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“Another Great Love Song,” as strange as its title may be, is a fairly accessibly album, even more so than some of Ludicra’s other releases. This is because it goes even further away from black metal and mixes a deranged concoction of all of metal’s subgenres—perhaps including, dare I say it, some –core influences as well. Now, before you go running for your pitchforks, at least consider the unique character of the band in question. Ludicra are like mad scientists, but there’s a method to their madness that combines accessibility with eccentricity.
“The Only Cure, the Only Remedy” starts the album off with the dissonant interplay between acoustic and clean guitars. With paranoid whispers coming into the mix, there’s something not quite mentally well to the atmosphere of “Another Great Love Song.” Fortunately, Ludicra do these sorts of sections very well, which keeps the four longer tracks from collapsing under the weight of their length. Add morose clean female vocals, and you have the atmosphere for something truly off-color.
Unlike on Ludicra’s other releases, Shanaman is at her best here when she is doing her clean vocals, but they appear only rarely. Her approach is very low-key, dispassionate, and captivating in its lazy manner of enunciation. With Shanaman presumably aided by Cather, “Let Thirst the Soil” showcases the perfect example of a sort of anti-angelic choir. It’s not beautiful, but it gives off a sort of vulnerable melancholy that is both broody and attractive.
I say Shanaman’s clean vocals are better here because, in general, the production does not give her shrieks a venomous edge. At times, they sound almost like dry shouting, so that even the furious “In the Greenest Maze” is not convincing. In “One Thousand Wolves,” her growls sound fuzzy and unclear, as though they were cheaply recorded. Regardless, the other musicians do not suffer for it. The drummer and guitarists are powerhouses, capable of shifting between multiple varieties of styles, while the bass rumbles along prominently in the mix.
There is a bit of a messy charm to be had on “Another Great Love Song,” and perhaps it’s because of the production. As accessible as their music is, Ludicra aren’t about being tame and un-provocative, so it’s fitting that there should be some edge to the sound. “Aging Ghost” ends the album on a chaotic note with wild guitars and shrieks galore, but the album as a whole never really escapes digestibility. Ludicra know not to take their neuroses too far, and for that many of their songs retain their solidity and catchiness.
“Another Great Love Song” isn’t the greatest Ludicra album, but it’s not entirely unnecessary. It has its own unique character with its own unique sound, even if it is overshadowed by some of the other releases. Ludicra have always been an interesting balancing act. Their music is not quite sane and not quite a member of any specific sub-genre, but it’s still very easy to listen to. Though there is no folk here, I suppose you could call the style “dark metal,” but I don’t know what that means, and I suspect no one really does. In the meantime, Ludicra will be Ludicra, and “Another Great Love Song” will satisfy those looking for something different.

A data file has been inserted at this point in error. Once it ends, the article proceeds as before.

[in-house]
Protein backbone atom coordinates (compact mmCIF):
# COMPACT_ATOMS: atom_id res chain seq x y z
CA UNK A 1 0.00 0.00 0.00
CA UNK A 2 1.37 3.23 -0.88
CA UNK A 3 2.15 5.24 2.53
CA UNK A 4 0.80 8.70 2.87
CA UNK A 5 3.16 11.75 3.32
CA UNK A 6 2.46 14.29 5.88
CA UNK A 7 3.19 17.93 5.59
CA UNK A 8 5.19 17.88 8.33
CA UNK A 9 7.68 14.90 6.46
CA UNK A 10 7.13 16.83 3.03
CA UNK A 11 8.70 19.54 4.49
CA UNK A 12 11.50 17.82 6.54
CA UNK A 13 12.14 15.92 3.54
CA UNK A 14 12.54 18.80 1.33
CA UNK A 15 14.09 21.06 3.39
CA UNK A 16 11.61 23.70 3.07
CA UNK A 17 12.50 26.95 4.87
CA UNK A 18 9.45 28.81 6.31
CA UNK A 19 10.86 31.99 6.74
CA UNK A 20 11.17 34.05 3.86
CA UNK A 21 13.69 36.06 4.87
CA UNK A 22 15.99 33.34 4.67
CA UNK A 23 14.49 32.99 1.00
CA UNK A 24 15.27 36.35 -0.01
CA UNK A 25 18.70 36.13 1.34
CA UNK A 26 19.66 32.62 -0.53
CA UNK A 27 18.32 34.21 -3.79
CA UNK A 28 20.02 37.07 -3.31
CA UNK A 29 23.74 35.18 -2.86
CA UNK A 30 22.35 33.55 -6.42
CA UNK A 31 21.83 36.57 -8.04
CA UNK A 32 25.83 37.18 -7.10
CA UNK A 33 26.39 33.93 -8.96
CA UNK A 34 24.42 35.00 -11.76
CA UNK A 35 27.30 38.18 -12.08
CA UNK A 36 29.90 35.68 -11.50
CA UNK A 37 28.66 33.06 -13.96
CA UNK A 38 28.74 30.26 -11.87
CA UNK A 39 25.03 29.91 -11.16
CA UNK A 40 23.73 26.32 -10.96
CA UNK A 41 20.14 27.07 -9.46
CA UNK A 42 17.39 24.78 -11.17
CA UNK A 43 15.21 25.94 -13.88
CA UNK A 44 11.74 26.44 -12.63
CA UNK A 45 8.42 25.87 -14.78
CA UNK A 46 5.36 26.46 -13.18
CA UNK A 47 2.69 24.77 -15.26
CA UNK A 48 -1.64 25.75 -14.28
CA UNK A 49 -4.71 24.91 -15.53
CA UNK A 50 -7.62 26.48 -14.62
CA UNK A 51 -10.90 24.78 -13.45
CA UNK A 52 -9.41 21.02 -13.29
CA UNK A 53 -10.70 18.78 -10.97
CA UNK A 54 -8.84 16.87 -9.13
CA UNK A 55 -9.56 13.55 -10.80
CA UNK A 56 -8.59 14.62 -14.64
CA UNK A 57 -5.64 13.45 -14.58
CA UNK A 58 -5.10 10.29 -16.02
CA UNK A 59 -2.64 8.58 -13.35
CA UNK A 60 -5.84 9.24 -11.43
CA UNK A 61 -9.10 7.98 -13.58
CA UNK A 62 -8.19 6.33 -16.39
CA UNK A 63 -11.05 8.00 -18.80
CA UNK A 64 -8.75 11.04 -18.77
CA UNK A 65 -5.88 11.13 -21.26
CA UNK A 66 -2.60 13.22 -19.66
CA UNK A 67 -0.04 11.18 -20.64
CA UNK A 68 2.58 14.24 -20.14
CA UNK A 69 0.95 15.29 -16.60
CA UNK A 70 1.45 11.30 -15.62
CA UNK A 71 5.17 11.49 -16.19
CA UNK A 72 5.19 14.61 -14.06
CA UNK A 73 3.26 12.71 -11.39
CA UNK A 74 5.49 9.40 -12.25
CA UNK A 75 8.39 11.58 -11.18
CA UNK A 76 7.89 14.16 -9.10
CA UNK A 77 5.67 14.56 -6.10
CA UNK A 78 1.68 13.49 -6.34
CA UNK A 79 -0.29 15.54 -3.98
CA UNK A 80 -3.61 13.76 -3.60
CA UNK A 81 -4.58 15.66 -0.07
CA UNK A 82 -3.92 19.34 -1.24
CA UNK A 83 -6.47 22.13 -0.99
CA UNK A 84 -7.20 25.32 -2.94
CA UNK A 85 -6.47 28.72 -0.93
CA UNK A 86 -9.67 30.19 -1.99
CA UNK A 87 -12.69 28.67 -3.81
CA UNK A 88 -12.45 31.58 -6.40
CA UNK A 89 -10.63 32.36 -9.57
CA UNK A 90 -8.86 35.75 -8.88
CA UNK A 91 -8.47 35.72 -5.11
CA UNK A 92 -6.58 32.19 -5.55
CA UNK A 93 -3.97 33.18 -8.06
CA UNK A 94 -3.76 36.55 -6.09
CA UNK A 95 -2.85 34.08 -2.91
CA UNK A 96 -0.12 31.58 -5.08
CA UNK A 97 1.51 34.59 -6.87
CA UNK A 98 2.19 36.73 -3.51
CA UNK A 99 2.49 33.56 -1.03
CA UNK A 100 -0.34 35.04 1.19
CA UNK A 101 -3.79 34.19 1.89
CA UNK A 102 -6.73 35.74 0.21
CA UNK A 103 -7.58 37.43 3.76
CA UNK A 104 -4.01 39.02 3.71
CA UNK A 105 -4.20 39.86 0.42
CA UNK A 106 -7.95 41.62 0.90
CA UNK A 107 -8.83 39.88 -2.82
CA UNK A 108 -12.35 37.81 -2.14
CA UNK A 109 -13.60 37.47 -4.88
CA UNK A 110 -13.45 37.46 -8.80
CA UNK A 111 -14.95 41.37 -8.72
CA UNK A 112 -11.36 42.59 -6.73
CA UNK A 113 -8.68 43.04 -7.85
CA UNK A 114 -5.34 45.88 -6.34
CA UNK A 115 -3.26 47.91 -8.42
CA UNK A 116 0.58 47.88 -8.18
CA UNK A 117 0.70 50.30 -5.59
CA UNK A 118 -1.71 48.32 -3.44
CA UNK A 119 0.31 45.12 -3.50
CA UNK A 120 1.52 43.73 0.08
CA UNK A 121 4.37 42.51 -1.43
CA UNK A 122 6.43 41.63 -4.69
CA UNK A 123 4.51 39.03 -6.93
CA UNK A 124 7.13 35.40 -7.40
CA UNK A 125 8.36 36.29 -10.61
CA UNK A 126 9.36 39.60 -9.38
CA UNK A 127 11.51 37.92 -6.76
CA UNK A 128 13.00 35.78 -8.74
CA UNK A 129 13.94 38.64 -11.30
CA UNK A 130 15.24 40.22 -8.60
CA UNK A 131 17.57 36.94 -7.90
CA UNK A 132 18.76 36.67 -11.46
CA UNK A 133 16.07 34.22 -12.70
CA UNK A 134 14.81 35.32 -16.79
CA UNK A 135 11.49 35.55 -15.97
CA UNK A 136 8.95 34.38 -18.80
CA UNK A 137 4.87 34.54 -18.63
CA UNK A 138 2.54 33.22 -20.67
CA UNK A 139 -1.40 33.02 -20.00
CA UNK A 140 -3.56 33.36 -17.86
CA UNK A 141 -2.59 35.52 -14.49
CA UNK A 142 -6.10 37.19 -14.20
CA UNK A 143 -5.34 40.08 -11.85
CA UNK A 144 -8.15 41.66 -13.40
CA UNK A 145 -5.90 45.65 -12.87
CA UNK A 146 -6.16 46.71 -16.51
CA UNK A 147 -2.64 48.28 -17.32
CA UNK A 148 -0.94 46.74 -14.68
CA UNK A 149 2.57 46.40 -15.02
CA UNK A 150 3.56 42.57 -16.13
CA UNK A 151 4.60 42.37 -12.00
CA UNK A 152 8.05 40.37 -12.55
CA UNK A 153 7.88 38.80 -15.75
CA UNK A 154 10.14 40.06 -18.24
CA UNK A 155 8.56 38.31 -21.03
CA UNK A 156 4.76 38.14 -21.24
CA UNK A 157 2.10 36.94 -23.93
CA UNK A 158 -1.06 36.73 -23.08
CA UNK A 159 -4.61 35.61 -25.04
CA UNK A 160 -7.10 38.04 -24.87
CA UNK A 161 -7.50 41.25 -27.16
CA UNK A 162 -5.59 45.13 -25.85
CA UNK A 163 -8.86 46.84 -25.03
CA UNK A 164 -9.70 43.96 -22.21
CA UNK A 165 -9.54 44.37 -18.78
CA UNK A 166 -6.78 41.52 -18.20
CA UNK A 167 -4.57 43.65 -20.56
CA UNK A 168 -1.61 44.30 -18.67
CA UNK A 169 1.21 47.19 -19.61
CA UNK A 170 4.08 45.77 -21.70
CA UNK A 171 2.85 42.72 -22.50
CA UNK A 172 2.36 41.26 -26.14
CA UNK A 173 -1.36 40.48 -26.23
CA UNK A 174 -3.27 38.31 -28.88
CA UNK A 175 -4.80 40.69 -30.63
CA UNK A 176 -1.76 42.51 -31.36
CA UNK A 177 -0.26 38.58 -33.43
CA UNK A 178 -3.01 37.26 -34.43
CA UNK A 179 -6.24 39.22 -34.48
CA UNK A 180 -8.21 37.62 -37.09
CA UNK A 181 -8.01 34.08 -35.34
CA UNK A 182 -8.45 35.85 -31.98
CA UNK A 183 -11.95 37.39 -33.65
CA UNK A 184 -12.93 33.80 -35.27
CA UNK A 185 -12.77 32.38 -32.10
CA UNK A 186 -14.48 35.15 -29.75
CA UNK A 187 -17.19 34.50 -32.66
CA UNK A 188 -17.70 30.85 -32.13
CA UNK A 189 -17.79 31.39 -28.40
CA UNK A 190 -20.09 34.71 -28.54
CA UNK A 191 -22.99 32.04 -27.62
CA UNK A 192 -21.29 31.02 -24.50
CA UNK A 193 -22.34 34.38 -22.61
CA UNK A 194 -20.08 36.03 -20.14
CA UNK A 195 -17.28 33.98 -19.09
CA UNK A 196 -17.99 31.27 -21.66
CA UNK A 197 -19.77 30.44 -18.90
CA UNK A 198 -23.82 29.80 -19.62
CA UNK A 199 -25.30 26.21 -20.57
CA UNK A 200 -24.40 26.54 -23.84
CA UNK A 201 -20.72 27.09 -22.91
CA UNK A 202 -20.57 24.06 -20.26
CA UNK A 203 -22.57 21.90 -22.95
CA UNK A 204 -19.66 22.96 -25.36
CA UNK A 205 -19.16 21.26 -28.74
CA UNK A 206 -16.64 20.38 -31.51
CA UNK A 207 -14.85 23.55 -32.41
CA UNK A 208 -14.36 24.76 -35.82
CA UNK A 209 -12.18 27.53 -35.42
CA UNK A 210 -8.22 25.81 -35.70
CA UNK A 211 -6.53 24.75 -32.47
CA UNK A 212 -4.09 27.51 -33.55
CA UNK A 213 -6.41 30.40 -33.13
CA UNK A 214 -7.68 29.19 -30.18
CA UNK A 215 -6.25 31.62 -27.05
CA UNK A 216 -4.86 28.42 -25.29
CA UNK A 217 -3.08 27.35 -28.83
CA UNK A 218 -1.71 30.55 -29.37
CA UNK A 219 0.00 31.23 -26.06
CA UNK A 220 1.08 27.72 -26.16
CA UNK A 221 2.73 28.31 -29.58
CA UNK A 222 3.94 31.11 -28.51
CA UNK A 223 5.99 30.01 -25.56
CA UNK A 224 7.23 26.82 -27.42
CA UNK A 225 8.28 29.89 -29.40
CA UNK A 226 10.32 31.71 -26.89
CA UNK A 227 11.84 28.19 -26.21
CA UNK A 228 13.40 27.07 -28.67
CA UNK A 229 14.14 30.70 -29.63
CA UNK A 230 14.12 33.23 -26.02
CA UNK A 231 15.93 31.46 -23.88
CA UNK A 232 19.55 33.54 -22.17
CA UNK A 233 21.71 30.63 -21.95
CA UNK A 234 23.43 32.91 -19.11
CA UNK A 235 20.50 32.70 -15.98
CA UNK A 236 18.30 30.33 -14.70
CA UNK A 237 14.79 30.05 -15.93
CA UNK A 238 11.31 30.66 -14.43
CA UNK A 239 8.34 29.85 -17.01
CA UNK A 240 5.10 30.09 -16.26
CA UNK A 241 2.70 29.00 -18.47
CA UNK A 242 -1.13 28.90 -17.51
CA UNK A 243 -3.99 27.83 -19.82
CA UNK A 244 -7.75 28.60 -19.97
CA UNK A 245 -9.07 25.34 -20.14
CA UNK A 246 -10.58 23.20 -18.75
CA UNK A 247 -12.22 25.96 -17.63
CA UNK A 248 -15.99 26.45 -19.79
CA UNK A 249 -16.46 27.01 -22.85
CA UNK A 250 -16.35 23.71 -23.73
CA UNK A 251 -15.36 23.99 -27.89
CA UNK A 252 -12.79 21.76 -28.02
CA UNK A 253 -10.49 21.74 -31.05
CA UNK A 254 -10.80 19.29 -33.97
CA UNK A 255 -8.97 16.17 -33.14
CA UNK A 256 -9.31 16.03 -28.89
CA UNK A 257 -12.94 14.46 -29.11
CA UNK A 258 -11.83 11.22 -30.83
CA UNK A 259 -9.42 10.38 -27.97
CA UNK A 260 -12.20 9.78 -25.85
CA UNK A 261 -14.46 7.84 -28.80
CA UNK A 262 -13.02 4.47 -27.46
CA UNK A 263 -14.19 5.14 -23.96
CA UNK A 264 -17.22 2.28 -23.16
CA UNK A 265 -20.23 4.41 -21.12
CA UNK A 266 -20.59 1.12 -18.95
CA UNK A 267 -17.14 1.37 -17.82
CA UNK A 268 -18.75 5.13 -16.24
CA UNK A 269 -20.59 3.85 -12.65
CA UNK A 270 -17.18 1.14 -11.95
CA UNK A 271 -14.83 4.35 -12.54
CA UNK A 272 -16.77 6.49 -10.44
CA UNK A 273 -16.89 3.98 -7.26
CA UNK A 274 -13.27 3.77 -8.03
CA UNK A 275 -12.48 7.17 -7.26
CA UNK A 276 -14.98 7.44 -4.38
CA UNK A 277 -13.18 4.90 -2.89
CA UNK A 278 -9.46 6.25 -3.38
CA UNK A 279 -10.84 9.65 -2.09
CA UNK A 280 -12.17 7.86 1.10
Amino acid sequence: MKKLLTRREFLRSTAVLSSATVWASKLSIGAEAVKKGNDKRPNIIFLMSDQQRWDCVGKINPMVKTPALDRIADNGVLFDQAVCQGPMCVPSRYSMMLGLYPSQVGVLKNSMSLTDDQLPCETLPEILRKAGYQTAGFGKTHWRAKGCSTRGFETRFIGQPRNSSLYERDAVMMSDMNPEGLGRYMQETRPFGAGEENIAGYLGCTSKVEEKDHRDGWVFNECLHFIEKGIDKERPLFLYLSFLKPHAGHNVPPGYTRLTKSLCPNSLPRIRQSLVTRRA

Sans Kabuki, female fronted black metal that lends itself to the doomier side of the spectrum at times, Ludicra create some massive atmospheres. Their sound is super underground and bordering on necro at times.
Laurie Shannaman sings some pretty atypical lyrics that shy away from obvious references and delve deeper into the dark side of the human psyche. The vox are delivered in a manner that is between a growl and an invocation on ‘Let Thirst The Soil’. The band’s guitar tone is treble tinged while the rhythms arc both frantic and chaotic.
‘One Thousand Wolves’ opens with an uncharacteristic acoustic passage, followed by a haunting croon from the schizophrenic larynx of Ms. Shanneman. This track is eerie and bleak, typifying everything that is great about black metal, while offering up some genre expanding sounds that are a welcome inclusion. Drummer Aesop’s playing is especially of note on this record. His unexpected accents and constant rhythm switching make the band’s music so much more interesting than if the band was led along by blasting snares. Dynamics are the fundamental key to this album’s overall appeal and with the elongated structure of the Ludicra’s material, there is plenty of room for that sort of thing.
‘Why Conquer?’ is a perfect example of this diversity, whereas ‘In The Greenest Maze’ strives toward utter sonic annihilation, a furious flurry of galloping guitars and whirlwind beats. In the massive chords of ‘Aging Ghost’, you will hear both spectral voicing and black howls which reverberate with a vehemence that makes Shanneman among the sickest of female vocalists in the field.
Those leaning toward the left hand path that enjoy a great degree of experimentation and varied instrumentation will find this to be an engaging listen many, many times over, but fundamentally - this is not really black metal.